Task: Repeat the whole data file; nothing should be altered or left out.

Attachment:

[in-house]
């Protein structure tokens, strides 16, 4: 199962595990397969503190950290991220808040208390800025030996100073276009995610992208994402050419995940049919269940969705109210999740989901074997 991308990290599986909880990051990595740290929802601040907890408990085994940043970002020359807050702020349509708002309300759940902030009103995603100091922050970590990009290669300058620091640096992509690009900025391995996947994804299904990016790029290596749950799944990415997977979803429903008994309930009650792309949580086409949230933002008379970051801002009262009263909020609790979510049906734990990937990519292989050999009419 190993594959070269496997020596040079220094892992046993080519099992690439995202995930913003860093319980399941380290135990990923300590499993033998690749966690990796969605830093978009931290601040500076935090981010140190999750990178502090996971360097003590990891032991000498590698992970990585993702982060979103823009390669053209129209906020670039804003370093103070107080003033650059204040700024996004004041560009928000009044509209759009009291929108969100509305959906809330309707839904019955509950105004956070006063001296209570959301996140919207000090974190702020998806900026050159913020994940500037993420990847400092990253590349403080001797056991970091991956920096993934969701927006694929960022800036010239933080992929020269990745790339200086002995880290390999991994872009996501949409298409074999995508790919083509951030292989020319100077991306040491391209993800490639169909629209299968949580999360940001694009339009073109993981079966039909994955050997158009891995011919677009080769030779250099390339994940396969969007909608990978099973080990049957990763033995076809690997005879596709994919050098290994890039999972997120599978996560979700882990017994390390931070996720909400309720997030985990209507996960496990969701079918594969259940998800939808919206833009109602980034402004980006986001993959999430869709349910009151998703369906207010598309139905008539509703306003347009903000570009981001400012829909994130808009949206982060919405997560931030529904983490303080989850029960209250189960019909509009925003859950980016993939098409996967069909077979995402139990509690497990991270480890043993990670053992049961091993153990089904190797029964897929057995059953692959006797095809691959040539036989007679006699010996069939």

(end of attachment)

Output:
[in-house]
């Protein structure tokens, strides 16, 4: 199962595990397969503190950290991220808040208390800025030996100073276009995610992208994402050419995940049919269940969705109210999740989901074997 991308990290599986909880990051990595740290929802601040907890408990085994940043970002020359807050702020349509708002309300759940902030009103995603100091922050970590990009290669300058620091640096992509690009900025391995996947994804299904990016790029290596749950799944990415997977979803429903008994309930009650792309949580086409949230933002008379970051801002009262009263909020609790979510049906734990990937990519292989050999009419 190993594959070269496997020596040079220094892992046993080519099992690439995202995930913003860093319980399941380290135990990923300590499993033998690749966690990796969605830093978009931290601040500076935090981010140190999750990178502090996971360097003590990891032991000498590698992970990585993702982060979103823009390669053209129209906020670039804003370093103070107080003033650059204040700024996004004041560009928000009044509209759009009291929108969100509305959906809330309707839904019955509950105004956070006063001296209570959301996140919207000090974190702020998806900026050159913020994940500037993420990847400092990253590349403080001797056991970091991956920096993934969701927006694929960022800036010239933080992929020269990745790339200086002995880290390999991994872009996501949409298409074999995508790919083509951030292989020319100077991306040491391209993800490639169909629209299968949580999360940001694009339009073109993981079966039909994955050997158009891995011919677009080769030779250099390339994940396969969007909608990978099973080990049957990763033995076809690997005879596709994919050098290994890039999972997120599978996560979700882990017994390390931070996720909400309720997030985990209507996960496990969701079918594969259940998800939808919206833009109602980034402004980006986001993959999430869709349910009151998703369906207010598309139905008539509703306003347009903000570009981001400012829909994130808009949206982060919405997560931030529904983490303080989850029960209250189960019909509009925003859950980016993939098409996967069909077979995402139990509690497990991270480890043993990670053992049961091993153990089904190797029964897929057995059953692959006797095809691959040539036989007679006699010996069939």